Whiskey price

Irish whiskey is making a comeback

There are now at least 33 Irish whiskey distilleries in operation and a dozen more in the works.

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Of course, the prices have also increased. Even so, the value for money is better than some Scottish and bourbon counterparts.

All of the selections below are triple distilled. Three of the four labels claim to use a single-pot still, a production method that’s supposed to add more flavor to the spirit. The fourth, Limavady, claims to be the first single barrel Irish whiskey.

  • Copper Pot of Writer’s Tears: Established by Bernard and Rosemary Walsh in 1999, Writer’s Tears offers a line of eight whiskey expressions, including cask strength and Japanese cask, but Copper Pot was their first. This whiskey has lots of apple and ginger on the palate, with a hint of cocoa on the finish.
  • Limavadi: This is the revival of a brand that dates back to 1750, and the distiller, Darryl McNally, can trace the lineage to the original owners. Made possible through a collaboration with famous WhistlePig whiskeys from Vermont, Limavady tastes like figs and prunes on the attack, giving way to baking spices on the finish.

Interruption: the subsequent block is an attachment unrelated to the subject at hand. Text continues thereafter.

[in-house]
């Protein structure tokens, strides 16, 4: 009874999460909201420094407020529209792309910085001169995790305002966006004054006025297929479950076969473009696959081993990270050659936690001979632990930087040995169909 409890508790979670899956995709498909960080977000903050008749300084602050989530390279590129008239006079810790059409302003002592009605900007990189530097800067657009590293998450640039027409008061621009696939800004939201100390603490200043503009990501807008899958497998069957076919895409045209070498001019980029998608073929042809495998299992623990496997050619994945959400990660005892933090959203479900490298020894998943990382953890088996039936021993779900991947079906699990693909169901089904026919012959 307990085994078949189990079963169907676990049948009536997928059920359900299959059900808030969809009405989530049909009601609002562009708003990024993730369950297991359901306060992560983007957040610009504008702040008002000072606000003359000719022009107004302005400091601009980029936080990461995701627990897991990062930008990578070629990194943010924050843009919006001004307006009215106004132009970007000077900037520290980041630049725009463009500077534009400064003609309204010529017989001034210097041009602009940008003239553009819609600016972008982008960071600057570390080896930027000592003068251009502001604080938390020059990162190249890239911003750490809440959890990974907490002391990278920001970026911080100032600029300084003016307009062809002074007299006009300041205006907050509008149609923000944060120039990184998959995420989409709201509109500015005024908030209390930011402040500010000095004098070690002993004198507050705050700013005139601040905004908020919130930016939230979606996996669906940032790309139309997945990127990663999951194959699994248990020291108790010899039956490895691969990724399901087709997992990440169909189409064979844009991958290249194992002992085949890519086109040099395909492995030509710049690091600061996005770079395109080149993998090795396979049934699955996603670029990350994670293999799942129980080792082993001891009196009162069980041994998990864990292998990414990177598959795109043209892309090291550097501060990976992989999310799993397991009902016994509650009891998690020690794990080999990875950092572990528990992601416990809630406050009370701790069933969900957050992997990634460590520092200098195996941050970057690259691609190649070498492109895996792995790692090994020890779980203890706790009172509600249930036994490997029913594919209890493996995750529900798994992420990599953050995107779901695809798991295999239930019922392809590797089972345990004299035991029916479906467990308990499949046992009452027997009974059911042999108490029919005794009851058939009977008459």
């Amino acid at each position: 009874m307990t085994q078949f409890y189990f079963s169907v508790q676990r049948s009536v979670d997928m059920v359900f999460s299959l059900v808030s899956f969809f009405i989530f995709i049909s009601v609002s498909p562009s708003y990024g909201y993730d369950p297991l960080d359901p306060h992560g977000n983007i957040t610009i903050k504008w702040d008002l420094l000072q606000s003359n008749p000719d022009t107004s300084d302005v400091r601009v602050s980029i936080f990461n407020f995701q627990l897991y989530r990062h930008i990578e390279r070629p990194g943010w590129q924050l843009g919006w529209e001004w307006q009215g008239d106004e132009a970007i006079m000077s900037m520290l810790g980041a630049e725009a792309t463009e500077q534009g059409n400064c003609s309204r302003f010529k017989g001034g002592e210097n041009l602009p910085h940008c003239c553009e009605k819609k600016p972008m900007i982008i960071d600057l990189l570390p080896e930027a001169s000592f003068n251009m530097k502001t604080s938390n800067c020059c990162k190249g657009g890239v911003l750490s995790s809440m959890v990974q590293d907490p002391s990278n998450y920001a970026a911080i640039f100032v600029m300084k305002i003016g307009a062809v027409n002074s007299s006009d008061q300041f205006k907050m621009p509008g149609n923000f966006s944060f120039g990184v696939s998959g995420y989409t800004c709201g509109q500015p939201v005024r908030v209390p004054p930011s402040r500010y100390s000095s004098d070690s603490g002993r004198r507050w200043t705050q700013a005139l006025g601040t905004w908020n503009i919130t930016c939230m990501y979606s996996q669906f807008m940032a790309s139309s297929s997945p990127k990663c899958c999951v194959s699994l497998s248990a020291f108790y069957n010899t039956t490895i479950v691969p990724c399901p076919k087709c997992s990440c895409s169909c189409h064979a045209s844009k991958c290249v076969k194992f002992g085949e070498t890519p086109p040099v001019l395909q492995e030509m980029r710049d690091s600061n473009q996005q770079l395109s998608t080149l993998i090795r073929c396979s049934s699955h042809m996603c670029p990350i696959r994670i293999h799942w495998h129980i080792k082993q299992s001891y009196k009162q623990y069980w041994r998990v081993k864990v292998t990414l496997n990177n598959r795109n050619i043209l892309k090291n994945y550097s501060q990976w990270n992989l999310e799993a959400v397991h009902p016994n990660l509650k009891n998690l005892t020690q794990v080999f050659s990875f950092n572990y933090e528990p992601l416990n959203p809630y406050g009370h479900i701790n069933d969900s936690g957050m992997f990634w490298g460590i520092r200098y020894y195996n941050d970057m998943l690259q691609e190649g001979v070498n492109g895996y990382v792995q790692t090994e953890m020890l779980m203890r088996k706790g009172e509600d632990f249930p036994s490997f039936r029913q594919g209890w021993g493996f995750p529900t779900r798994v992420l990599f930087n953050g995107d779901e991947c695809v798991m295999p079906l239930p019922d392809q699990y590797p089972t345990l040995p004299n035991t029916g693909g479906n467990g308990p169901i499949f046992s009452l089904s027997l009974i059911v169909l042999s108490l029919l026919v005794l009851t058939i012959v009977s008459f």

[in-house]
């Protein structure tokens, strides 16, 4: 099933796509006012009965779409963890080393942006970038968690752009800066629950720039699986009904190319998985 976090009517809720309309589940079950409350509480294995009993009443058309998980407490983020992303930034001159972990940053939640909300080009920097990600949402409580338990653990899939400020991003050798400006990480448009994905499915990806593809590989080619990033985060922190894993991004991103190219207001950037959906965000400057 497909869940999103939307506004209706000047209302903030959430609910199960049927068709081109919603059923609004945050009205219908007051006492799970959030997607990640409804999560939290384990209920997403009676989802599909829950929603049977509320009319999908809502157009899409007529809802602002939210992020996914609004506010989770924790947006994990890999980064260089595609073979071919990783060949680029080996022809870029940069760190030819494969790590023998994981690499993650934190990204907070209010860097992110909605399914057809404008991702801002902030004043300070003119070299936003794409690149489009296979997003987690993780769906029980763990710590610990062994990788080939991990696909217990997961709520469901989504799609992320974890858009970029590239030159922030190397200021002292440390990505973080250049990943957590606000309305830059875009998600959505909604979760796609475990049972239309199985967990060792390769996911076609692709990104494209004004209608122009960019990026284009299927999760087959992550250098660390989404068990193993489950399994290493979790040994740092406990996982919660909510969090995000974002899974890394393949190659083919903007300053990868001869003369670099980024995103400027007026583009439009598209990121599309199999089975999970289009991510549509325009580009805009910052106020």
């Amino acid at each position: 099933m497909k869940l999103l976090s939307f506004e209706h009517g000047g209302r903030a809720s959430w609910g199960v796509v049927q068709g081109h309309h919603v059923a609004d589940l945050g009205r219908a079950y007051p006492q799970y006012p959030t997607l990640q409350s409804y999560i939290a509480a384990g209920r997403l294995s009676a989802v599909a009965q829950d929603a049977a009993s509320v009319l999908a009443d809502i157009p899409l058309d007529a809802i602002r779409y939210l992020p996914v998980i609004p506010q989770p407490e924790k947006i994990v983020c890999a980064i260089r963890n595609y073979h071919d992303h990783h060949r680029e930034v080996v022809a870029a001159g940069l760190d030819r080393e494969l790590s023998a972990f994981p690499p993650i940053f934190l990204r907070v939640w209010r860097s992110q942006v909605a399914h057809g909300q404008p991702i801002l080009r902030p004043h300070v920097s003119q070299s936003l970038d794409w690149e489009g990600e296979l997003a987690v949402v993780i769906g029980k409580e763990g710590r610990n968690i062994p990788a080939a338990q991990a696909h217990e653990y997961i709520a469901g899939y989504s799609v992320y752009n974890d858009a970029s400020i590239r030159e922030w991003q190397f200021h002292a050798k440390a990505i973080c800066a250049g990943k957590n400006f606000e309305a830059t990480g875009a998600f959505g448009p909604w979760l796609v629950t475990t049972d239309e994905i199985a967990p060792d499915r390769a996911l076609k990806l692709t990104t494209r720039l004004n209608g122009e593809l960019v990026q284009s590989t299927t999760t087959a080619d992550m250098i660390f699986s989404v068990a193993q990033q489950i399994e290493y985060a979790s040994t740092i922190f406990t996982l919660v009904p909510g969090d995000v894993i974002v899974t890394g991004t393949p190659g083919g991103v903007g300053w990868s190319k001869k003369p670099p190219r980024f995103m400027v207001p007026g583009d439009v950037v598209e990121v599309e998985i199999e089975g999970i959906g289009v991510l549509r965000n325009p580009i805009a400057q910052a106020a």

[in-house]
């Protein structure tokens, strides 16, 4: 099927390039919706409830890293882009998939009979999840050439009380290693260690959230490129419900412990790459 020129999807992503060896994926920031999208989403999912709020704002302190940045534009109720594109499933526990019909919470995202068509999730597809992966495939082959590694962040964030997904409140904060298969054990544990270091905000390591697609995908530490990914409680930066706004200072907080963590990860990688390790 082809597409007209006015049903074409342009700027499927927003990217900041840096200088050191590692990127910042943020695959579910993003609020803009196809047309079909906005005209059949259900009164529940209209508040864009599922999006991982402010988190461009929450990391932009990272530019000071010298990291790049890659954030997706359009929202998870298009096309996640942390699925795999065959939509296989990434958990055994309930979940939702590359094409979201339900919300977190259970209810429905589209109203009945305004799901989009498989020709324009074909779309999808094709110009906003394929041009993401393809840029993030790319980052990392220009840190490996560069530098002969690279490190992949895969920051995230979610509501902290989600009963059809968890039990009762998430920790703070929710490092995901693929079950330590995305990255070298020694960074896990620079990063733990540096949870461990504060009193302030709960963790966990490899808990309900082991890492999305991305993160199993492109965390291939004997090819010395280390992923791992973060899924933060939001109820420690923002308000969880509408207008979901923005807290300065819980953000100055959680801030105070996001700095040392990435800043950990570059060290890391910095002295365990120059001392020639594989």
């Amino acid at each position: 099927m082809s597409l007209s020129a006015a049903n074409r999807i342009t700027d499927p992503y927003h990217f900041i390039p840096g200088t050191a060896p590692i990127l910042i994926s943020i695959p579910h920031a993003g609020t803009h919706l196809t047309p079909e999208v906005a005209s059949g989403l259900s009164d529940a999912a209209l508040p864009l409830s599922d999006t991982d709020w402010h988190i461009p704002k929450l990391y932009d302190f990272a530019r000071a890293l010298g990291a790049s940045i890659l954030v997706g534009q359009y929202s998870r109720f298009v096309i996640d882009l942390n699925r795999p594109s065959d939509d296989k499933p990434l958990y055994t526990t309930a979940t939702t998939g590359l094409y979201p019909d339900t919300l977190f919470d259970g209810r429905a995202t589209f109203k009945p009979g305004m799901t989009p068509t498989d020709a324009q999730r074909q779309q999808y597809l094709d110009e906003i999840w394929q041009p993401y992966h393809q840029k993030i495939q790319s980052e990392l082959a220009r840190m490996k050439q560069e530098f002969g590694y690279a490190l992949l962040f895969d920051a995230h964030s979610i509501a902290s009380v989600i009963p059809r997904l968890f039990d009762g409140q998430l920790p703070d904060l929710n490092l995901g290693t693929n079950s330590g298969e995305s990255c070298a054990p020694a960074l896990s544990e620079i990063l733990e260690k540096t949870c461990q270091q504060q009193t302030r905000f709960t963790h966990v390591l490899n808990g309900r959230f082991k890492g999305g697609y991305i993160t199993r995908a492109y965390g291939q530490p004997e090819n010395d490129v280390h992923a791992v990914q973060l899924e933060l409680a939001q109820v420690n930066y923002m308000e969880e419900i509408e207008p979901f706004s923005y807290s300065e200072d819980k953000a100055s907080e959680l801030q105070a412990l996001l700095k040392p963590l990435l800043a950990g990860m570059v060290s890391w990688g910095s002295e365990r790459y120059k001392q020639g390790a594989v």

• Green Spot Chateau Montelena zinfandel barrel finish: The Midleton Distillery has been supplying whiskey to Mitchell & Son, Dublin’s wine merchants and whiskey merchants (who buy whiskey and age it), since 1805. Its latest iteration is Green Spot whisky, finished in wine casks which previously contained Zinfandel from Chateau Montelena, a California winery with Irish heritage. Ripe pear and maraschino cherry (due to the influence of the wine cask) hit the nose, while spicy notes of almond and toasted cask delight the palate.
  • Robin 12: Also produced at the Midleton Distillery, Redbreast has been around since 1912. The 80s-proof whiskey is aged in a combination of bourbon and sherry casks for a minimum of 12 years. Offering notes of dried fruit and brown sugar reminiscent of fruit cake, this fine whiskey is enjoyed neat.
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